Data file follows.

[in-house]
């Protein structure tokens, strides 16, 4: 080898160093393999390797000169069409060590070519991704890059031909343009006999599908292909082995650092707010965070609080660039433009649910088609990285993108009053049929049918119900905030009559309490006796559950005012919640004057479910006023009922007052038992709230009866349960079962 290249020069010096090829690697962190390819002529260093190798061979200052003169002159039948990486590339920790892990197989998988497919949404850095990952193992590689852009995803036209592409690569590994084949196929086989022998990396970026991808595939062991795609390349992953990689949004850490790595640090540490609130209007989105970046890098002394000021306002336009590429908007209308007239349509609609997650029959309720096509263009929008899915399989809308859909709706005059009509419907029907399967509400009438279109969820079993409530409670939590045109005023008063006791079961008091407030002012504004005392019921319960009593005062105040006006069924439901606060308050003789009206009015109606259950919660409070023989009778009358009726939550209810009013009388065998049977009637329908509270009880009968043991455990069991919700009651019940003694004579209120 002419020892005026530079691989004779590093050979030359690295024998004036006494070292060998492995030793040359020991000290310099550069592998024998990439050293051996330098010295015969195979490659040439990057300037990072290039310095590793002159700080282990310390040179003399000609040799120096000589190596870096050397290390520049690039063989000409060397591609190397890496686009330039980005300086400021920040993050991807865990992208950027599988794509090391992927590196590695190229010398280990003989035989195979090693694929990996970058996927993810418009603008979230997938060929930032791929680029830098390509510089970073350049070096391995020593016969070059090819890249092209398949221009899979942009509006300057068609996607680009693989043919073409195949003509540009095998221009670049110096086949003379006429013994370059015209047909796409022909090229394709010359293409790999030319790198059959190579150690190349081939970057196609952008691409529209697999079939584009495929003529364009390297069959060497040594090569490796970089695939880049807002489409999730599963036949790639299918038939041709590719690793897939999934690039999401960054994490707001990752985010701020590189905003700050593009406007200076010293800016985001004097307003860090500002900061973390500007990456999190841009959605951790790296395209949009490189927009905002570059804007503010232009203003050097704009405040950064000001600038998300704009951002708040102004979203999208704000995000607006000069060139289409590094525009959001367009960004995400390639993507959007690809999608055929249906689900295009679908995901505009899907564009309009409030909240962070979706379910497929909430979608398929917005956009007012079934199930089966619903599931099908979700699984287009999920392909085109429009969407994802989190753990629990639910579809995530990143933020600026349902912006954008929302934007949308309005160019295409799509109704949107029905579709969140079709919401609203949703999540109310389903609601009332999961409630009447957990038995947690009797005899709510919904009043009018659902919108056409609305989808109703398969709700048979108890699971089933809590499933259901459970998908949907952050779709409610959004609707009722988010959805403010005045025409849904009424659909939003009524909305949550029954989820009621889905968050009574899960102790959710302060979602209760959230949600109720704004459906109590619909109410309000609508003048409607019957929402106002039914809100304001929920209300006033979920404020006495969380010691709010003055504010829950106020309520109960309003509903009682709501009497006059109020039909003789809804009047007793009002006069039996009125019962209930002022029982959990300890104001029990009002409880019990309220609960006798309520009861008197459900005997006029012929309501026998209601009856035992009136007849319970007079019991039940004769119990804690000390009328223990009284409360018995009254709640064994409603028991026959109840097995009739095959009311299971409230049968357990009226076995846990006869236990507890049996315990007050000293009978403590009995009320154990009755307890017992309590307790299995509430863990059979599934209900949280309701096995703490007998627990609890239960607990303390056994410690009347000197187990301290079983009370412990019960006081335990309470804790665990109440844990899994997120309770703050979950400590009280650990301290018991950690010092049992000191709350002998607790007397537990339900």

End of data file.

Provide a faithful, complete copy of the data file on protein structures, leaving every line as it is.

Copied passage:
[in-house]
């Protein structure tokens, strides 16, 4: 080898160093393999390797000169069409060590070519991704890059031909343009006999599908292909082995650092707010965070609080660039433009649910088609990285993108009053049929049918119900905030009559309490006796559950005012919640004057479910006023009922007052038992709230009866349960079962 290249020069010096090829690697962190390819002529260093190798061979200052003169002159039948990486590339920790892990197989998988497919949404850095990952193992590689852009995803036209592409690569590994084949196929086989022998990396970026991808595939062991795609390349992953990689949004850490790595640090540490609130209007989105970046890098002394000021306002336009590429908007209308007239349509609609997650029959309720096509263009929008899915399989809308859909709706005059009509419907029907399967509400009438279109969820079993409530409670939590045109005023008063006791079961008091407030002012504004005392019921319960009593005062105040006006069924439901606060308050003789009206009015109606259950919660409070023989009778009358009726939550209810009013009388065998049977009637329908509270009880009968043991455990069991919700009651019940003694004579209120 002419020892005026530079691989004779590093050979030359690295024998004036006494070292060998492995030793040359020991000290310099550069592998024998990439050293051996330098010295015969195979490659040439990057300037990072290039310095590793002159700080282990310390040179003399000609040799120096000589190596870096050397290390520049690039063989000409060397591609190397890496686009330039980005300086400021920040993050991807865990992208950027599988794509090391992927590196590695190229010398280990003989035989195979090693694929990996970058996927993810418009603008979230997938060929930032791929680029830098390509510089970073350049070096391995020593016969070059090819890249092209398949221009899979942009509006300057068609996607680009693989043919073409195949003509540009095998221009670049110096086949003379006429013994370059015209047909796409022909090229394709010359293409790999030319790198059959190579150690190349081939970057196609952008691409529209697999079939584009495929003529364009390297069959060497040594090569490796970089695939880049807002489409999730599963036949790639299918038939041709590719690793897939999934690039999401960054994490707001990752985010701020590189905003700050593009406007200076010293800016985001004097307003860090500002900061973390500007990456999190841009959605951790790296395209949009490189927009905002570059804007503010232009203003050097704009405040950064000001600038998300704009951002708040102004979203999208704000995000607006000069060139289409590094525009959001367009960004995400390639993507959007690809999608055929249906689900295009679908995901505009899907564009309009409030909240962070979706379910497929909430979608398929917005956009007012079934199930089966619903599931099908979700699984287009999920392909085109429009969407994802989190753990629990639910579809995530990143933020600026349902912006954008929302934007949308309005160019295409799509109704949107029905579709969140079709919401609203949703999540109310389903609601009332999961409630009447957990038995947690009797005899709510919904009043009018659902919108056409609305989808109703398969709700048979108890699971089933809590499933259901459970998908949907952050779709409610959004609707009722988010959805403010005045025409849904009424659909939003009524909305949550029954989820009621889905968050009574899960102790959710302060979602209760959230949600109720704004459906109590619909109410309000609508003048409607019957929402106002039914809100304001929920209300006033979920404020006495969380010691709010003055504010829950106020309520109960309003509903009682709501009497006059109020039909003789809804009047007793009002006069039996009125019962209930002022029982959990300890104001029990009002409880019990309220609960006798309520009861008197459900005997006029012929309501026998209601009856035992009136007849319970007079019991039940004769119990804690000390009328223990009284409360018995009254709640064994409603028991026959109840097995009739095959009311299971409230049968357990009226076995846990006869236990507890049996315990007050000293009978403590009995009320154990009755307890017992309590307790299995509430863990059979599934209900949280309701096995703490007998627990609890239960607990303390056994410690009347000197187990301290079983009370412990019960006081335990309470804790665990109440844990899994997120309770703050979950400590009280650990301290018991950690010092049992000191709350002998607790007397537990339900």